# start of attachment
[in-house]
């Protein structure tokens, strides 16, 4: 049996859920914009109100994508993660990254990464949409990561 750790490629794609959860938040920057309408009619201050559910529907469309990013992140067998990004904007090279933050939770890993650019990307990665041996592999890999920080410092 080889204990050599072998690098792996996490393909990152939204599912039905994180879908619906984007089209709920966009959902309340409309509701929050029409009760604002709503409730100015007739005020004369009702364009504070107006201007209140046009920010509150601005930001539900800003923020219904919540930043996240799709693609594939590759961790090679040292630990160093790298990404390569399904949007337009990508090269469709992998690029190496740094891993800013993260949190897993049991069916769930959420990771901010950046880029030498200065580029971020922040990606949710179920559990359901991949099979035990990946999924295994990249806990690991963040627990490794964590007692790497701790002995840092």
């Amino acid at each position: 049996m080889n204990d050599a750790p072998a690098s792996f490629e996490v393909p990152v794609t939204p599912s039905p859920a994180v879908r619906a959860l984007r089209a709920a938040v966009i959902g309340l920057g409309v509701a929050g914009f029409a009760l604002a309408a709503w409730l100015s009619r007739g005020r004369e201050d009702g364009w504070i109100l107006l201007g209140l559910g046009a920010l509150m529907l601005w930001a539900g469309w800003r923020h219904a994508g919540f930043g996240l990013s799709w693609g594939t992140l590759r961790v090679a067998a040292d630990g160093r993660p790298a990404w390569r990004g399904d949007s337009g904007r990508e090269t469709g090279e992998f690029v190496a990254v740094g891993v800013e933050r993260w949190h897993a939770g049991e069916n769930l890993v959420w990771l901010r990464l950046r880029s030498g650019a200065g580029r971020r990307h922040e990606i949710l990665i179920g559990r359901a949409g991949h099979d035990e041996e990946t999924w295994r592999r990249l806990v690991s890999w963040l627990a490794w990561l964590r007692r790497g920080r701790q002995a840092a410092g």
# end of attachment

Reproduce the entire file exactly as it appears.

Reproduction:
[in-house]
């Protein structure tokens, strides 16, 4: 049996859920914009109100994508993660990254990464949409990561 750790490629794609959860938040920057309408009619201050559910529907469309990013992140067998990004904007090279933050939770890993650019990307990665041996592999890999920080410092 080889204990050599072998690098792996996490393909990152939204599912039905994180879908619906984007089209709920966009959902309340409309509701929050029409009760604002709503409730100015007739005020004369009702364009504070107006201007209140046009920010509150601005930001539900800003923020219904919540930043996240799709693609594939590759961790090679040292630990160093790298990404390569399904949007337009990508090269469709992998690029190496740094891993800013993260949190897993049991069916769930959420990771901010950046880029030498200065580029971020922040990606949710179920559990359901991949099979035990990946999924295994990249806990690991963040627990490794964590007692790497701790002995840092």
């Amino acid at each position: 049996m080889n204990d050599a750790p072998a690098s792996f490629e996490v393909p990152v794609t939204p599912s039905p859920a994180v879908r619906a959860l984007r089209a709920a938040v966009i959902g309340l920057g409309v509701a929050g914009f029409a009760l604002a309408a709503w409730l100015s009619r007739g005020r004369e201050d009702g364009w504070i109100l107006l201007g209140l559910g046009a920010l509150m529907l601005w930001a539900g469309w800003r923020h219904a994508g919540f930043g996240l990013s799709w693609g594939t992140l590759r961790v090679a067998a040292d630990g160093r993660p790298a990404w390569r990004g399904d949007s337009g904007r990508e090269t469709g090279e992998f690029v190496a990254v740094g891993v800013e933050r993260w949190h897993a939770g049991e069916n769930l890993v959420w990771l901010r990464l950046r880029s030498g650019a200065g580029r971020r990307h922040e990606i949710l990665i179920g559990r359901a949409g991949h099979d035990e041996e990946t999924w295994r592999r990249l806990v690991s890999w963040l627990a490794w990561l964590r007692r790497g920080r701790q002995a840092a410092g």